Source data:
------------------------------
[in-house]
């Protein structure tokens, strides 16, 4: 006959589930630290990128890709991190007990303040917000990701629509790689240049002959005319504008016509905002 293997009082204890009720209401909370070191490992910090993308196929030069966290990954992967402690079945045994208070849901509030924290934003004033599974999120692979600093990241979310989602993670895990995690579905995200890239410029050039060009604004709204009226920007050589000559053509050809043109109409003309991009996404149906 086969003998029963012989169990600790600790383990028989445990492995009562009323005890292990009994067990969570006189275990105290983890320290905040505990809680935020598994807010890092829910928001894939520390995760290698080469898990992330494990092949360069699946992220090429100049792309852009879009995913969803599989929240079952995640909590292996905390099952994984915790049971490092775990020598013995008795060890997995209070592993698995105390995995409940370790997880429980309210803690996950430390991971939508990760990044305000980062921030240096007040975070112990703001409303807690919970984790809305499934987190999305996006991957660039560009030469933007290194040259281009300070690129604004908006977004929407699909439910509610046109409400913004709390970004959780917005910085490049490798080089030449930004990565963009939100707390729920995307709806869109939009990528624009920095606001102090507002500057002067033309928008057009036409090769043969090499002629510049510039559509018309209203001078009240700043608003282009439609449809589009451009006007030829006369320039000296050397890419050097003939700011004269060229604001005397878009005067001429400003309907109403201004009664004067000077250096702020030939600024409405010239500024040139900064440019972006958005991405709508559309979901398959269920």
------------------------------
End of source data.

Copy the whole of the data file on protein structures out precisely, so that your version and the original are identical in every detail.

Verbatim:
[in-house]
């Protein structure tokens, strides 16, 4: 006959589930630290990128890709991190007990303040917000990701629509790689240049002959005319504008016509905002 293997009082204890009720209401909370070191490992910090993308196929030069966290990954992967402690079945045994208070849901509030924290934003004033599974999120692979600093990241979310989602993670895990995690579905995200890239410029050039060009604004709204009226920007050589000559053509050809043109109409003309991009996404149906 086969003998029963012989169990600790600790383990028989445990492995009562009323005890292990009994067990969570006189275990105290983890320290905040505990809680935020598994807010890092829910928001894939520390995760290698080469898990992330494990092949360069699946992220090429100049792309852009879009995913969803599989929240079952995640909590292996905390099952994984915790049971490092775990020598013995008795060890997995209070592993698995105390995995409940370790997880429980309210803690996950430390991971939508990760990044305000980062921030240096007040975070112990703001409303807690919970984790809305499934987190999305996006991957660039560009030469933007290194040259281009300070690129604004908006977004929407699909439910509610046109409400913004709390970004959780917005910085490049490798080089030449930004990565963009939100707390729920995307709806869109939009990528624009920095606001102090507002500057002067033309928008057009036409090769043969090499002629510049510039559509018309209203001078009240700043608003282009439609449809589009451009006007030829006369320039000296050397890419050097003939700011004269060229604001005397878009005067001429400003309907109403201004009664004067000077250096702020030939600024409405010239500024040139900064440019972006958005991405709508559309979901398959269920």